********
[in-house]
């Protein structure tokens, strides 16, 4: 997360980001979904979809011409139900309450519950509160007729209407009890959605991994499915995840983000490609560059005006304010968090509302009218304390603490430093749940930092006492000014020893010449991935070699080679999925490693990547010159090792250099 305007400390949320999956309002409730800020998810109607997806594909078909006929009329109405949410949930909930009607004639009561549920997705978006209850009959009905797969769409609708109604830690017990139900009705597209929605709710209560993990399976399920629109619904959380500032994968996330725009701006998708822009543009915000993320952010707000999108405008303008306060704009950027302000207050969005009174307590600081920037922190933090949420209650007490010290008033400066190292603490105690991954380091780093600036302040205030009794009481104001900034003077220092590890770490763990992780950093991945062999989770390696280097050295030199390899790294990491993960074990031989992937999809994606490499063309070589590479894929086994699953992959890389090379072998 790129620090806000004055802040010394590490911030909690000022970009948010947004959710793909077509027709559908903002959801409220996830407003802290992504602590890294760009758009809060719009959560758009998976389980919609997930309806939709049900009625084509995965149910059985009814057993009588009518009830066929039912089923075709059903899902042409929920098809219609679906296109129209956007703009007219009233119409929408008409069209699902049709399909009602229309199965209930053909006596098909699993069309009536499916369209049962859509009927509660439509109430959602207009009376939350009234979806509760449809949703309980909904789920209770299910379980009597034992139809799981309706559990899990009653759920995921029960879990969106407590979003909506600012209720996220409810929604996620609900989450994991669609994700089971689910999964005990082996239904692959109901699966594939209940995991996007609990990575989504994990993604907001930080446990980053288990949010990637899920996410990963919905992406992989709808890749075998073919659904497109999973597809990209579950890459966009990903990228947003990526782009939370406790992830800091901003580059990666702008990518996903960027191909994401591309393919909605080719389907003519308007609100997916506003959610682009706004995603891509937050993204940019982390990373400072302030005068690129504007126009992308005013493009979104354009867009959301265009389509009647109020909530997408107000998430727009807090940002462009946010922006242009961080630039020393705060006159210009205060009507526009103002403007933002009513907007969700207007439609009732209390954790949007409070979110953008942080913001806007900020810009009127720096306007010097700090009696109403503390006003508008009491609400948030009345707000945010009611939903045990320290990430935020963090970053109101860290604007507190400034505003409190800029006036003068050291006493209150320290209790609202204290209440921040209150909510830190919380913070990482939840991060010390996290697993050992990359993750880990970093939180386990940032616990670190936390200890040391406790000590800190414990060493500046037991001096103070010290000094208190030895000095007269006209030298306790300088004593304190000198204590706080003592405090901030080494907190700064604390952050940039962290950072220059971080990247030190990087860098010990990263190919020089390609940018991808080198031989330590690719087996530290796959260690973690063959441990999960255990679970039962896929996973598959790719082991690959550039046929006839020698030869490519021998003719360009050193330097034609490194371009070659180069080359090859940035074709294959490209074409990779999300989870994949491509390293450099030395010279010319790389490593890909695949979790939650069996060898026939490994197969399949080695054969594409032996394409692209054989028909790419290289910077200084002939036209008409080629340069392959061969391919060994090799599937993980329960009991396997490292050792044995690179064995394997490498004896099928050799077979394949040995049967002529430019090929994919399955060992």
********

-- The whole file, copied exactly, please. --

[in-house]
């Protein structure tokens, strides 16, 4: 997360980001979904979809011409139900309450519950509160007729209407009890959605991994499915995840983000490609560059005006304010968090509302009218304390603490430093749940930092006492000014020893010449991935070699080679999925490693990547010159090792250099 305007400390949320999956309002409730800020998810109607997806594909078909006929009329109405949410949930909930009607004639009561549920997705978006209850009959009905797969769409609708109604830690017990139900009705597209929605709710209560993990399976399920629109619904959380500032994968996330725009701006998708822009543009915000993320952010707000999108405008303008306060704009950027302000207050969005009174307590600081920037922190933090949420209650007490010290008033400066190292603490105690991954380091780093600036302040205030009794009481104001900034003077220092590890770490763990992780950093991945062999989770390696280097050295030199390899790294990491993960074990031989992937999809994606490499063309070589590479894929086994699953992959890389090379072998 790129620090806000004055802040010394590490911030909690000022970009948010947004959710793909077509027709559908903002959801409220996830407003802290992504602590890294760009758009809060719009959560758009998976389980919609997930309806939709049900009625084509995965149910059985009814057993009588009518009830066929039912089923075709059903899902042409929920098809219609679906296109129209956007703009007219009233119409929408008409069209699902049709399909009602229309199965209930053909006596098909699993069309009536499916369209049962859509009927509660439509109430959602207009009376939350009234979806509760449809949703309980909904789920209770299910379980009597034992139809799981309706559990899990009653759920995921029960879990969106407590979003909506600012209720996220409810929604996620609900989450994991669609994700089971689910999964005990082996239904692959109901699966594939209940995991996007609990990575989504994990993604907001930080446990980053288990949010990637899920996410990963919905992406992989709808890749075998073919659904497109999973597809990209579950890459966009990903990228947003990526782009939370406790992830800091901003580059990666702008990518996903960027191909994401591309393919909605080719389907003519308007609100997916506003959610682009706004995603891509937050993204940019982390990373400072302030005068690129504007126009992308005013493009979104354009867009959301265009389509009647109020909530997408107000998430727009807090940002462009946010922006242009961080630039020393705060006159210009205060009507526009103002403007933002009513907007969700207007439609009732209390954790949007409070979110953008942080913001806007900020810009009127720096306007010097700090009696109403503390006003508008009491609400948030009345707000945010009611939903045990320290990430935020963090970053109101860290604007507190400034505003409190800029006036003068050291006493209150320290209790609202204290209440921040209150909510830190919380913070990482939840991060010390996290697993050992990359993750880990970093939180386990940032616990670190936390200890040391406790000590800190414990060493500046037991001096103070010290000094208190030895000095007269006209030298306790300088004593304190000198204590706080003592405090901030080494907190700064604390952050940039962290950072220059971080990247030190990087860098010990990263190919020089390609940018991808080198031989330590690719087996530290796959260690973690063959441990999960255990679970039962896929996973598959790719082991690959550039046929006839020698030869490519021998003719360009050193330097034609490194371009070659180069080359090859940035074709294959490209074409990779999300989870994949491509390293450099030395010279010319790389490593890909695949979790939650069996060898026939490994197969399949080695054969594409032996394409692209054989028909790419290289910077200084002939036209008409080629340069392959061969391919060994090799599937993980329960009991396997490292050792044995690179064995394997490498004896099928050799077979394949040995049967002529430019090929994919399955060992």